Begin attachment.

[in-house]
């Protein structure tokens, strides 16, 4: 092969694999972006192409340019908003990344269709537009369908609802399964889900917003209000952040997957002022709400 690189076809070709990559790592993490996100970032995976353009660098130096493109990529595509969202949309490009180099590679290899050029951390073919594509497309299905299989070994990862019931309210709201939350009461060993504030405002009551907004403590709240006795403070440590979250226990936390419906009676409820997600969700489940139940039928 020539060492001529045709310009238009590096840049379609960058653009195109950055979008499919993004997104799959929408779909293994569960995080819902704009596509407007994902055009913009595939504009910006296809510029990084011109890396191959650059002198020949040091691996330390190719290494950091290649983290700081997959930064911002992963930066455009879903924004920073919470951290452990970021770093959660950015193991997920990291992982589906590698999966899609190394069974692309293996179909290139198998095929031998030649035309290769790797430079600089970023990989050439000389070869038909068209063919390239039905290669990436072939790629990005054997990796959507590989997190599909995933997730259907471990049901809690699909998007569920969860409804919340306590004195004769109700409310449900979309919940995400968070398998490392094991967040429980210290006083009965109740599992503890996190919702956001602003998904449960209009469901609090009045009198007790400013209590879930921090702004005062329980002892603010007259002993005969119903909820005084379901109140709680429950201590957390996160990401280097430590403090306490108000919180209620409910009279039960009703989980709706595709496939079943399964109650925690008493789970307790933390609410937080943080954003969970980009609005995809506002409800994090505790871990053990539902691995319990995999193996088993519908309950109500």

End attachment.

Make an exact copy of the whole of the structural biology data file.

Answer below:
[in-house]
């Protein structure tokens, strides 16, 4: 092969694999972006192409340019908003990344269709537009369908609802399964889900917003209000952040997957002022709400 690189076809070709990559790592993490996100970032995976353009660098130096493109990529595509969202949309490009180099590679290899050029951390073919594509497309299905299989070994990862019931309210709201939350009461060993504030405002009551907004403590709240006795403070440590979250226990936390419906009676409820997600969700489940139940039928 020539060492001529045709310009238009590096840049379609960058653009195109950055979008499919993004997104799959929408779909293994569960995080819902704009596509407007994902055009913009595939504009910006296809510029990084011109890396191959650059002198020949040091691996330390190719290494950091290649983290700081997959930064911002992963930066455009879903924004920073919470951290452990970021770093959660950015193991997920990291992982589906590698999966899609190394069974692309293996179909290139198998095929031998030649035309290769790797430079600089970023990989050439000389070869038909068209063919390239039905290669990436072939790629990005054997990796959507590989997190599909995933997730259907471990049901809690699909998007569920969860409804919340306590004195004769109700409310449900979309919940995400968070398998490392094991967040429980210290006083009965109740599992503890996190919702956001602003998904449960209009469901609090009045009198007790400013209590879930921090702004005062329980002892603010007259002993005969119903909820005084379901109140709680429950201590957390996160990401280097430590403090306490108000919180209620409910009279039960009703989980709706595709496939079943399964109650925690008493789970307790933390609410937080943080954003969970980009609005995809506002409800994090505790871990053990539902691995319990995999193996088993519908309950109500």